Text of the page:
NEW ULM - The reaction they evoke can range from hilarity to horror - they are, as they would be the first to admit, "the relatives everyone has, but nobody wants to claim."
They have become so intimately intertwined with people's image of New Ulm that it's hard to believe they represent a 25-year-old - rather than a much older - tradition.
I speak of the Narren of New Ulm - the masked characters encountered at various festivals and other occasions, their carved, painted alter-egos crafted to repel as well as attract, like creatures rising out of a folk tale, or the vivid imagination of a child...
The current group of Narren has grown to about 30 different masked characters.
The New Ulm variation of the tradition began in 1989 when two women who wish to remain anonymous walked masked into Heritagefest.
The local variation of the centuries-old tradition began in 1989 when two women - who wish to remain anonymous in deference to, and in keeping with, Narren tradition - walked masked into Heritagefest as if they "owned the place" - striding in with more confidence than they actually felt, to suppress their apprehension.
The ladies had run into a German masked group at the same event the previous year, and, impressed with that group's masks, had inquired and learned about the custom.
The conversation led to the women having their own masks crafted - true works of art carved in Steinhilben, Germany- and the original characters - and legend - of Hattie and Gretchen were born.
"Alone and isolated on the prairie, Hattie and Gretchen spend many long days doing whatever people do all day long on the prairie," goes their tale. "They rarely come to town, but, whenever there is a festival, Hattie and Gretchen are there, looking for someone to dance and have fun with them.
"Some of the people in Gans Stadt are afraid of their long noses... They think Hattie and Gretchen know too much! But others love to see them..."
The first characters - who cheerfully mingled with crowds and cooperated with various bands to create good humor, good will and high spirits- impressed the folks running Heritagefest, the signature New Ulm festival now succeeded by Bavarian Blast. A cooperative relationship with the festival - and its key performers - such as the Concord Singers male singing group - was born. Gradually, an increasing array of characters was added to the mix, ending with 30 or so of them at present.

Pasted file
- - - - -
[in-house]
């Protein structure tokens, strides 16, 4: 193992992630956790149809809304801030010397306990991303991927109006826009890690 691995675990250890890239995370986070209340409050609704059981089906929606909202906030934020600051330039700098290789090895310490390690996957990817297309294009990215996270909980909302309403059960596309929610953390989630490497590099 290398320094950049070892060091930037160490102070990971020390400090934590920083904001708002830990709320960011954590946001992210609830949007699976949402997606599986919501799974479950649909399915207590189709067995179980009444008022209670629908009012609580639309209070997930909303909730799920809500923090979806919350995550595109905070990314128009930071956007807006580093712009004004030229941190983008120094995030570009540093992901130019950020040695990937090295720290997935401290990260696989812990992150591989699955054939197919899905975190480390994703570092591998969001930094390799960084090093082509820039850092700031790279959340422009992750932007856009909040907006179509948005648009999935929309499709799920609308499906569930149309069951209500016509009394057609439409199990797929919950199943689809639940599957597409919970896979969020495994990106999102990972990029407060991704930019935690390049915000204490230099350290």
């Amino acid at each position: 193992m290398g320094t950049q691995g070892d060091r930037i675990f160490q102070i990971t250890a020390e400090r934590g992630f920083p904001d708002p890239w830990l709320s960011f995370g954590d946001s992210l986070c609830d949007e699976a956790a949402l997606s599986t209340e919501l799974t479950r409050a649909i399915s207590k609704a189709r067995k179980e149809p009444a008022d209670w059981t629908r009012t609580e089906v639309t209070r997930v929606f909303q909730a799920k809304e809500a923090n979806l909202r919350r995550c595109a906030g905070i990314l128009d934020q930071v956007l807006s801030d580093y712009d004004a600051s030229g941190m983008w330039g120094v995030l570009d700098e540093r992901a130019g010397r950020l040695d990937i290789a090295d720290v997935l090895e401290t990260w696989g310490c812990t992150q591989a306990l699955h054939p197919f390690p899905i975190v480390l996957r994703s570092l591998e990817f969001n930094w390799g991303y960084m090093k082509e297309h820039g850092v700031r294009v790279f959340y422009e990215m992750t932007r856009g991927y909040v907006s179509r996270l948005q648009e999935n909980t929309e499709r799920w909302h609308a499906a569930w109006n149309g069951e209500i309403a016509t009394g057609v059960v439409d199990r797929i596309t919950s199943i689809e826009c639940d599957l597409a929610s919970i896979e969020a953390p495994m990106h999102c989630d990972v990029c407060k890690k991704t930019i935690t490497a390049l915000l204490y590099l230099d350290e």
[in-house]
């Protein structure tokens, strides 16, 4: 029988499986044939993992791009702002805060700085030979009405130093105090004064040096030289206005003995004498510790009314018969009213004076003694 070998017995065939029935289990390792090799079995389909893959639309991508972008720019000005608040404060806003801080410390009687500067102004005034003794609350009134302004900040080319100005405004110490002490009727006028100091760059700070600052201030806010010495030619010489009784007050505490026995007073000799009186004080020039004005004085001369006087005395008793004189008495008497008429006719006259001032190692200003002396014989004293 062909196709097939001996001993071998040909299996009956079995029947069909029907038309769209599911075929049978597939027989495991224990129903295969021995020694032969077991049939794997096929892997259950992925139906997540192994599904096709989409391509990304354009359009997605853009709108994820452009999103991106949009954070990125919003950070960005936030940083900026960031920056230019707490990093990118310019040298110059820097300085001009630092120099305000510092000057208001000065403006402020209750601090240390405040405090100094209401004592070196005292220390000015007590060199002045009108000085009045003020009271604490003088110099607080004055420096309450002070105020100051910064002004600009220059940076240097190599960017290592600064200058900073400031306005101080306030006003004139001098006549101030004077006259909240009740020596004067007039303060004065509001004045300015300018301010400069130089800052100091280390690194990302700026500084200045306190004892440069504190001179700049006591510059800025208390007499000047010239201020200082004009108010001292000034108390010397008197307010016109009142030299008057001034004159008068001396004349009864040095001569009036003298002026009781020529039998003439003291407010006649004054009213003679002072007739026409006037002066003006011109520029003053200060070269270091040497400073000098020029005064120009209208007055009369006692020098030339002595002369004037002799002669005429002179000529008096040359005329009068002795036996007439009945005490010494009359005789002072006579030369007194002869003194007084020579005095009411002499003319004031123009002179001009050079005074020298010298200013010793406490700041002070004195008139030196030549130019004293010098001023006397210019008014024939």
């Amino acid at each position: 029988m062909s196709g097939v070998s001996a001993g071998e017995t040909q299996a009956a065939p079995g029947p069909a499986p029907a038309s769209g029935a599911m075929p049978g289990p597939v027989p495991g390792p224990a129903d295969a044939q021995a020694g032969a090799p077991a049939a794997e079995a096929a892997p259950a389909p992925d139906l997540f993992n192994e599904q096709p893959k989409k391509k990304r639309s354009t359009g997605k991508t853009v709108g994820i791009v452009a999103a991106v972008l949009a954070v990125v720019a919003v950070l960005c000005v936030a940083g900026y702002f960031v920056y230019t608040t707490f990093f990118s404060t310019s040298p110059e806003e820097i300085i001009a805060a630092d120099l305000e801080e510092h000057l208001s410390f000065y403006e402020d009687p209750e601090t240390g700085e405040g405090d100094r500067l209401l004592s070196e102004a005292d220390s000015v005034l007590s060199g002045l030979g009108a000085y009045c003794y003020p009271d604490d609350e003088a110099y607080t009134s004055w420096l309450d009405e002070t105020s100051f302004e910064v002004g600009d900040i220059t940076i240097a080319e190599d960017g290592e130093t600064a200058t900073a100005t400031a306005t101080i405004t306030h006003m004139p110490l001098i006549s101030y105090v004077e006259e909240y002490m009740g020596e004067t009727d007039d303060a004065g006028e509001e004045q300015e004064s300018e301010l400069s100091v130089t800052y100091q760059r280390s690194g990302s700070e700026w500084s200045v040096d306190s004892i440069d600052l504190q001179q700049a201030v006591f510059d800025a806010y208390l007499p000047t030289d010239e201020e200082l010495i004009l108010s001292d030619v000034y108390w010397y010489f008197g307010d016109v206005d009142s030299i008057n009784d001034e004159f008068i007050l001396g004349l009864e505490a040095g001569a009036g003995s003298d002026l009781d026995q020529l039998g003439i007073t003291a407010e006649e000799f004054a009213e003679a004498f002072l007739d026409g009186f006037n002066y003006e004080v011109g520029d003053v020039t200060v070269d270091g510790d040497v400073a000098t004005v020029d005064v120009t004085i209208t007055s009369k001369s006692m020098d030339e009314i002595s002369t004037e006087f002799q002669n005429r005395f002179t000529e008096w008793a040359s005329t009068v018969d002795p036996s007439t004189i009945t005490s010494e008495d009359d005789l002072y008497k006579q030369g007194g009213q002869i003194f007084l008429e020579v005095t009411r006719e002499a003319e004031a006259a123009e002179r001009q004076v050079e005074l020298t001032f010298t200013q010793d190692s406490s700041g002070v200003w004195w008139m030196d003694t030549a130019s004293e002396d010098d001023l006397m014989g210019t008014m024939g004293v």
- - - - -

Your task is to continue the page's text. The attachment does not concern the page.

The signature theme of Gans Stadt, or Goosetown, evolved as well - a common storyline that weaves the characters' stories together - an archetype both rooted in local folklore and reflective of universal human motifs.
Residing in their imaginary "village" along the Minnesota River, the characters are easily recognizable. Otto and Gunther, the lovable brothers - bachelors, to be sure - live in a cave along the hillside near Gans Stadt. No one is sure how they do it, but they are always dressed neatly and have enough to eat; they have a friendly, lovable nature, which makes it easy for them to get what they want at bargain rates... Rosa is the village baker who takes the cake when it comes to baking. Nobody can bake like she does. She always seems to have plenty of cookies and other goodies on hand, both in and outside the bacherei... Tillie, sometimes known as the Feder Frau, is best known for the geese she raises. She calls them her family and is always talking to them. Some of the people in Gans Stadt say she sleeps with them, too! Feathers from Tillie's geese are lucky, and whoever gets one will have lots of good luck... Shatzie, the book-keeper, may be shy, but look out! Once in a while, she can really kick up her heels! She thinks she is the height of fashion in her pink and purple outfit, and she hopes some day a handsome dude will come and take her far away from the dull, mundane life in Gans Stadt...